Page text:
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Vinovest Offers Wine Fund to Advisors

Vinovest, a digital platform for investing in fine wines, has launched a fund for registered investment advisors, broker/dealers, family offices and institutional investors. Advisors and their clients can access fine wines through Vinovest’s flagship fund, an actively managed and diversified strategy for the Liv-X Fine Wine 1000 Index, or customized bespoke around time frames or ESG preferences. There are strategies.

Anthony Zhang, CEO and Co-Founder, Vinovest, said, “The fund offering aims to give professional investors – family offices, RIAs, brokers/dealers an opportunity to easily diversify into alcohol as an asset class for their clients ” Zhang was recently a guest on The Healthy Advisor podcast, sharing her story of how becoming a quadriplegic shaped her journey.

“When a manager is building your portfolio, they are looking for a mix of high-growth stocks, maybe some emerging market ones, but then the backbone of your portfolio is going to be in the more stable blue chips, for example. for,” Zhang added. “The same is the case with wine. You have very established sectors that can give you pretty predictable year-over-year growth with very little volatility and year-to-year variation. But then you also have emerging markets. A traditional Like a stock portfolio, we can build a portfolio full of your blue chip stable and emerging market portfolios, and then essentially assign risk to each. That’s how we do our rebalancing. If it goes below a certain score, we decide to sell it. When things are above a certain score, we want to buy it.”

Zhang said his company, which launched in 2020 with a direct-to-consumer offering, began offering some lump-sum funds to RIAs last quarter. They found that with rising inflation, many advisors were looking for a deflationary asset, such as fine wine.

“We did one where people wanted some amount to be cash-yielding each year, so we devised our strategy so that we could rebalance and sell X amount of our portfolio each year to give distribution to investors after a certain point. ” Zhang said. “Others were so strategically focused on certain areas that they believed they were more affected by climate change – hence more of the ESG strategy.”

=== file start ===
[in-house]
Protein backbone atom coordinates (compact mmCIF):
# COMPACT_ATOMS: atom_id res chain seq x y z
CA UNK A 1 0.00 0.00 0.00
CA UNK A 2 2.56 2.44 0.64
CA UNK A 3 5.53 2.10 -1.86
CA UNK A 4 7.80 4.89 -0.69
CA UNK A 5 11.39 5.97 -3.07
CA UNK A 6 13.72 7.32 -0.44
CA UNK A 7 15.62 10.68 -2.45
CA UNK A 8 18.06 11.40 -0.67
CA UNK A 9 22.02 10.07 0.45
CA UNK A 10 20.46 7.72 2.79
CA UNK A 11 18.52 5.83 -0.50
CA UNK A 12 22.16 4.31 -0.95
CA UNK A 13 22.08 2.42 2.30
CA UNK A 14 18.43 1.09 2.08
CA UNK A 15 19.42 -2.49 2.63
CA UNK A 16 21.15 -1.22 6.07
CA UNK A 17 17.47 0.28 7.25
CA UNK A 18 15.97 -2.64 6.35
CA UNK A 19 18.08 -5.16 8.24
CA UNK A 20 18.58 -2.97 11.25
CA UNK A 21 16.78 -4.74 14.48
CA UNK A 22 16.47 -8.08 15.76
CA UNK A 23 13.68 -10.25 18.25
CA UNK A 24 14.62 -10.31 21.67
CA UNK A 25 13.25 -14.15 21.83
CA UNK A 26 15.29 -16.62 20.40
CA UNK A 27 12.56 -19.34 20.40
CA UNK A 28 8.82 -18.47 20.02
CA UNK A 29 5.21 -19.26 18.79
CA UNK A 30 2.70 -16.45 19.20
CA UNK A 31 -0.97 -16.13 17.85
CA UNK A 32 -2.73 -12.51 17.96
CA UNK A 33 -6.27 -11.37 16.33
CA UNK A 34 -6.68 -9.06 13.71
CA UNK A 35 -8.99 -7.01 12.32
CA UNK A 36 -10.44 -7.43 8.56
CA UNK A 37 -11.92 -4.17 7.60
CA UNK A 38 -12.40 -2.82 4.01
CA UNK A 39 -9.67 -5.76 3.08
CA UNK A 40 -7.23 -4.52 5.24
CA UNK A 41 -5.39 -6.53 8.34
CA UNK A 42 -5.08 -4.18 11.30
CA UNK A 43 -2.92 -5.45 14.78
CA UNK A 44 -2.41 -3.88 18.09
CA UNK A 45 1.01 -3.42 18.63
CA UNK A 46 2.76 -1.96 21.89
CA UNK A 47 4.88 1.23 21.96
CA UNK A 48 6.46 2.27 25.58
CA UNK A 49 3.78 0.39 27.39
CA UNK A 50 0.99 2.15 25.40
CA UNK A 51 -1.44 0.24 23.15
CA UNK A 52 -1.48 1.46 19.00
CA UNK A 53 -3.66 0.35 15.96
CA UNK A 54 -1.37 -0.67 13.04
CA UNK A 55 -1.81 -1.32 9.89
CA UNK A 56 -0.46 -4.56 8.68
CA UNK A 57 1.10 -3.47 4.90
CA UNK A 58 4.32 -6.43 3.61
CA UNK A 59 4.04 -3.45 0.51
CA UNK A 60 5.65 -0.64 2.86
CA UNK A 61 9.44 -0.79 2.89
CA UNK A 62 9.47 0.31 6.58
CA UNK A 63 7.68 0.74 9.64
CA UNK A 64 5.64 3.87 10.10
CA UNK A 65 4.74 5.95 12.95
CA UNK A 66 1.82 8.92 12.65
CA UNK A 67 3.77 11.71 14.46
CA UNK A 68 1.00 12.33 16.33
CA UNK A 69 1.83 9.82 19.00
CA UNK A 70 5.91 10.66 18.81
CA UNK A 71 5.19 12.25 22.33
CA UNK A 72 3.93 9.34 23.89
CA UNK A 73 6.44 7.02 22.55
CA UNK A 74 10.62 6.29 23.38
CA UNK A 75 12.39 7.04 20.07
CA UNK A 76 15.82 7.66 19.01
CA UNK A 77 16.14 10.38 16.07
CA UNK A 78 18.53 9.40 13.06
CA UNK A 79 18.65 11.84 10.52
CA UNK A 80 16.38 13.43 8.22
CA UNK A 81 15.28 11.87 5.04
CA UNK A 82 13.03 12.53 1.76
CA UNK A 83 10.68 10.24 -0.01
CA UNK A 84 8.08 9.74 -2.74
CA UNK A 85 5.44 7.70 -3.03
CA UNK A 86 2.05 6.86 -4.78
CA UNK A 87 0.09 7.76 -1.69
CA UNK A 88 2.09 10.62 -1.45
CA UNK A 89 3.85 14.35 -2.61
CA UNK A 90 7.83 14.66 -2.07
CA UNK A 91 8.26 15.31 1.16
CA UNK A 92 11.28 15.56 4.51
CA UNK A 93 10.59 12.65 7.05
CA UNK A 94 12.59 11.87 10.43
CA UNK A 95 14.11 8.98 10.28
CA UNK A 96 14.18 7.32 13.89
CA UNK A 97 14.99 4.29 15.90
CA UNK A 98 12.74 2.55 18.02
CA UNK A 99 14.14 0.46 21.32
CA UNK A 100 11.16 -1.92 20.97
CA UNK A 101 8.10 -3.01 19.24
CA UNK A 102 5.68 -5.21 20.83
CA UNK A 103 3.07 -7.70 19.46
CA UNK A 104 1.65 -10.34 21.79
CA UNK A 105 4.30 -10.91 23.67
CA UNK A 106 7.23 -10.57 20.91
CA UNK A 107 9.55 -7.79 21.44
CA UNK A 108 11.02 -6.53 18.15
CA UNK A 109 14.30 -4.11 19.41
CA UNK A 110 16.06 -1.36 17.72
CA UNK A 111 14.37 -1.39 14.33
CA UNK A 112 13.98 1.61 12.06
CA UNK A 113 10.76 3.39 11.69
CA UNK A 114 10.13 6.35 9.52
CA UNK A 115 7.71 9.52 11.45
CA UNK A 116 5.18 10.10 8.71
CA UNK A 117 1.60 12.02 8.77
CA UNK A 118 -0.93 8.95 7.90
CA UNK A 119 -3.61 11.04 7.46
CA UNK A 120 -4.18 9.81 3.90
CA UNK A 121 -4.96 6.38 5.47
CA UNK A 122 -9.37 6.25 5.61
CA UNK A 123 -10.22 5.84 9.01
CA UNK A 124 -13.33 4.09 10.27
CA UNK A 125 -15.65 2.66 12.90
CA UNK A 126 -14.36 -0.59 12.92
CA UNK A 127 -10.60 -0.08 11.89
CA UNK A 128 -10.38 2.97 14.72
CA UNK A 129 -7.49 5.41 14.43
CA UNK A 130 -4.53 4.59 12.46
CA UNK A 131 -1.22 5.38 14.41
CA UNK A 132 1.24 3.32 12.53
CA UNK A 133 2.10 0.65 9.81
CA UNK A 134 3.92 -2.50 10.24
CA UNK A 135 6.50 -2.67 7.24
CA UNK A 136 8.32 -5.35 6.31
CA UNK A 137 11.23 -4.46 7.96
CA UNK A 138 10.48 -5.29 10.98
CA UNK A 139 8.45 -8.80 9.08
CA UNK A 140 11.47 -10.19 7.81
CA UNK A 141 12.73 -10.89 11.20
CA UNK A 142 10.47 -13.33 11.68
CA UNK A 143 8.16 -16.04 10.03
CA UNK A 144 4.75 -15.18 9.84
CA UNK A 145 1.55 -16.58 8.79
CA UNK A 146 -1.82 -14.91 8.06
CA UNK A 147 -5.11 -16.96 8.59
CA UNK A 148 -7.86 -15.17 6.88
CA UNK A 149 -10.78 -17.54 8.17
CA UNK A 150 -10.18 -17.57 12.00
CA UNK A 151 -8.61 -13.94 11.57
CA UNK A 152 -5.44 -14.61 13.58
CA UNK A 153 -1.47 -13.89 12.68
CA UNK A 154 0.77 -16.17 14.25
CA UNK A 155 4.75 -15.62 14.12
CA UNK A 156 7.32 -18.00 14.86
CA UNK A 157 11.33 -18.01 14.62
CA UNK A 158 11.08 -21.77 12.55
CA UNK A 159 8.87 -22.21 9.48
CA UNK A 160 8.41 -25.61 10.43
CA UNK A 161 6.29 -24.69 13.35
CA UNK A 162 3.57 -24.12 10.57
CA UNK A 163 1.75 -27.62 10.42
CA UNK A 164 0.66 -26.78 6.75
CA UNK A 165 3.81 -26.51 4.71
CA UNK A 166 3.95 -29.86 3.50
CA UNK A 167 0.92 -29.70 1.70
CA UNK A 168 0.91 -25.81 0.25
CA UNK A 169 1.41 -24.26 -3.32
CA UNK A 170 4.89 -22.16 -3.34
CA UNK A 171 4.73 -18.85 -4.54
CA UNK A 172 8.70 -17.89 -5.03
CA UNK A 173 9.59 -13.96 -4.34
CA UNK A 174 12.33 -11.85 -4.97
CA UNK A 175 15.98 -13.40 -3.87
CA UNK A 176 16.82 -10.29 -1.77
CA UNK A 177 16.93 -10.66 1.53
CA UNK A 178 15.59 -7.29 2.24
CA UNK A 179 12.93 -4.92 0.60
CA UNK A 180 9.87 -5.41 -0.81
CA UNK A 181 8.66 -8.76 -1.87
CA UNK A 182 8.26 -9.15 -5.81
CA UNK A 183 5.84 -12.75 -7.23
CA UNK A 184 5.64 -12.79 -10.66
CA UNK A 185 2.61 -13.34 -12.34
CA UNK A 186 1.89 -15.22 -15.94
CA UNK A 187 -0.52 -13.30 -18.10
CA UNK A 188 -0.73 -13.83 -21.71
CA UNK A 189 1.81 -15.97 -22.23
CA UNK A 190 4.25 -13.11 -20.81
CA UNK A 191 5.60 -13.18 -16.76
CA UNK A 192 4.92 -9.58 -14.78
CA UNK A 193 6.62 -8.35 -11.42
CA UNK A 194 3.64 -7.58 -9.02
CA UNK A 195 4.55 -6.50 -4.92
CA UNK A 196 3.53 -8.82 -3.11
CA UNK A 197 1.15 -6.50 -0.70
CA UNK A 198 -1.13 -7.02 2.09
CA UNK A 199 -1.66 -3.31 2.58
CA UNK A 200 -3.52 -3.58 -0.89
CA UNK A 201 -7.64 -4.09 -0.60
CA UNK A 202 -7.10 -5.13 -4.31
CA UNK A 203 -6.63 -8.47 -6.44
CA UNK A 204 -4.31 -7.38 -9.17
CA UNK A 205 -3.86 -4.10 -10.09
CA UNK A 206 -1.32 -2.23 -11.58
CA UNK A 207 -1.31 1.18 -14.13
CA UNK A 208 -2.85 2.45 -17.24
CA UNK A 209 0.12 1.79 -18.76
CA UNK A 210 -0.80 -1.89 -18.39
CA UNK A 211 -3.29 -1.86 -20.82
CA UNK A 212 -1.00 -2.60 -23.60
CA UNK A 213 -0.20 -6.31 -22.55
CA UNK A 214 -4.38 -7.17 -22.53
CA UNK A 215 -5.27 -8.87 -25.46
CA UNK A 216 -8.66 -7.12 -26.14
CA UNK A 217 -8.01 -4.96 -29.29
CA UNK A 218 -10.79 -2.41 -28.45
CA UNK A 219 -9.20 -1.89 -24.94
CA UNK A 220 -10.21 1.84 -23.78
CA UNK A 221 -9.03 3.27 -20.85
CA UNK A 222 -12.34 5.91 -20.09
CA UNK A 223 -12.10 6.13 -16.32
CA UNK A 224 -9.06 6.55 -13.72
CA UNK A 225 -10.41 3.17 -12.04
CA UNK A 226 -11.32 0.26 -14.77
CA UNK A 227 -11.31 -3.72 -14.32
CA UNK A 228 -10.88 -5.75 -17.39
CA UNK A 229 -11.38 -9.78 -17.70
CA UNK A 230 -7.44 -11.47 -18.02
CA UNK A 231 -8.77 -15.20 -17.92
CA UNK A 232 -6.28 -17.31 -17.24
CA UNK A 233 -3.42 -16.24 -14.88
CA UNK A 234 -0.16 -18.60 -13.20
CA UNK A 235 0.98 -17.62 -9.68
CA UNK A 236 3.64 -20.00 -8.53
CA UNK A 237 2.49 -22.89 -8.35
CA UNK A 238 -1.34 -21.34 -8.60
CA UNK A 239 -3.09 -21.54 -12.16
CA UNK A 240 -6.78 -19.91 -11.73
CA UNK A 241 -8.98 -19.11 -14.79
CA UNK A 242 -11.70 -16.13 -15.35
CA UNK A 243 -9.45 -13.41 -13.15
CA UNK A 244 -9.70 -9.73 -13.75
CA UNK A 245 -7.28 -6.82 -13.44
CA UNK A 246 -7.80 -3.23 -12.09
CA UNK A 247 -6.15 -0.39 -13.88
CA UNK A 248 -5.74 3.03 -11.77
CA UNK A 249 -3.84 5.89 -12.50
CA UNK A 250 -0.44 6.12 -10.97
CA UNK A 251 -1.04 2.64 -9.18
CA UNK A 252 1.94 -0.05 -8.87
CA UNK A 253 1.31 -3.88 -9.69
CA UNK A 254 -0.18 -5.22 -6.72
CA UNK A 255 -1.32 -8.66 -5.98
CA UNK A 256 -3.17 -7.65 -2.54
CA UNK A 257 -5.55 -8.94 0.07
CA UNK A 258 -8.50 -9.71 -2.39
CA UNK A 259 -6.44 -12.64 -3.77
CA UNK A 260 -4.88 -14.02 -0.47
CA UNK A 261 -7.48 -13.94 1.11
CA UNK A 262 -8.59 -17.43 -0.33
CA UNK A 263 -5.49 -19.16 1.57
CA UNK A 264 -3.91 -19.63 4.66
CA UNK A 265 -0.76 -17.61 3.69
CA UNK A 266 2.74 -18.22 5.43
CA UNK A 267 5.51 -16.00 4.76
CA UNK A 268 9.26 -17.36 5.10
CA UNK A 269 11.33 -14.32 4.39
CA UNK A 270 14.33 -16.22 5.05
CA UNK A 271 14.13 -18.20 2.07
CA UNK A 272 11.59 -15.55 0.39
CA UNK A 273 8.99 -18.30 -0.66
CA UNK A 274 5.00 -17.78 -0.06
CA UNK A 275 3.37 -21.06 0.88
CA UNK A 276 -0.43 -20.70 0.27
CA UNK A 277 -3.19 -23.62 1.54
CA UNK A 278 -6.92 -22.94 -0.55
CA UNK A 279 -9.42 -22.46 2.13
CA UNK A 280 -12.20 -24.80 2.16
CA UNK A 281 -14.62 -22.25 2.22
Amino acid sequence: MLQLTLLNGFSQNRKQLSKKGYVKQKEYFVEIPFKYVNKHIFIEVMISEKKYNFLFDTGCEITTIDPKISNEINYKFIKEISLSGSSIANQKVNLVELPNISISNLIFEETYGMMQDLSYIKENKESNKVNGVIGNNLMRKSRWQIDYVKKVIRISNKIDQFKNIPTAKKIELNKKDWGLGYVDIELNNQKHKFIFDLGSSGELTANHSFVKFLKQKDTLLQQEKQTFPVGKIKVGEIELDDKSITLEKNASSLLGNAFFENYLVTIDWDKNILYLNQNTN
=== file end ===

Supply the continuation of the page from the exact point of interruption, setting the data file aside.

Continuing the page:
But Vinovest is betting even bigger on the advisory market with its flagship fund. The fund, structured as a private placement, has a minimum investment of $50,000 for accredited investors. The management fee for the fund is currently just under 2%, but the fee will decrease as the fund gets bigger. They have raised more than $10 million in the fund so far, and Zhang expects to raise up to $100 million in the fund this year.

Vinovest has so far invested only 10 RIAs in the fund’s offering, but more advisors have been invested through the retail platform, where, instead of investing in an entity’s shares or membership interest, they directly invest in bottles and wines. invest in matters.


Anthony Zhangu, founder of Vinovest

Vinovest uses a proprietary algorithm to select low-value wines based on type, region, historical pricing, risk-to-return ratio, and other factors. The company works with a group of bonded warehouses or custom-controlled warehouses to store alcohol in tax-free zones, so it can transact in a tax-efficient manner. Vinovest handles the custody and insurance of liquor through those warehouses. Their investment performance is in line with the Global Investment Performance Standards (GIPS).

Over the past few decades, Vine has delivered double-digit annual returns, outpacing global equities with volatility of about one-third, Zhang says.

Chip Romme, managing partner at Tiburon Strategic Advisors, which researches wine investments, said the investment pitch here is real.

“Wine has better returns than the stock market, and is great for diversifying,” he said.

Many companies that launch into the business-to-consumer or direct-to-consumer market eventually migrate to the wealth management market, Romay said, so he isn’t surprised to see Vinovest do the same.

Tiburon research shows that there are 20,944 wineries worldwide, up from 13,400 in 2010. Globally, wineries and grape growers generated $370 billion in revenue and $148 billion in net profit in 2019, up from $150 billion in revenue and $92 billion in profits in 1999. 2010.

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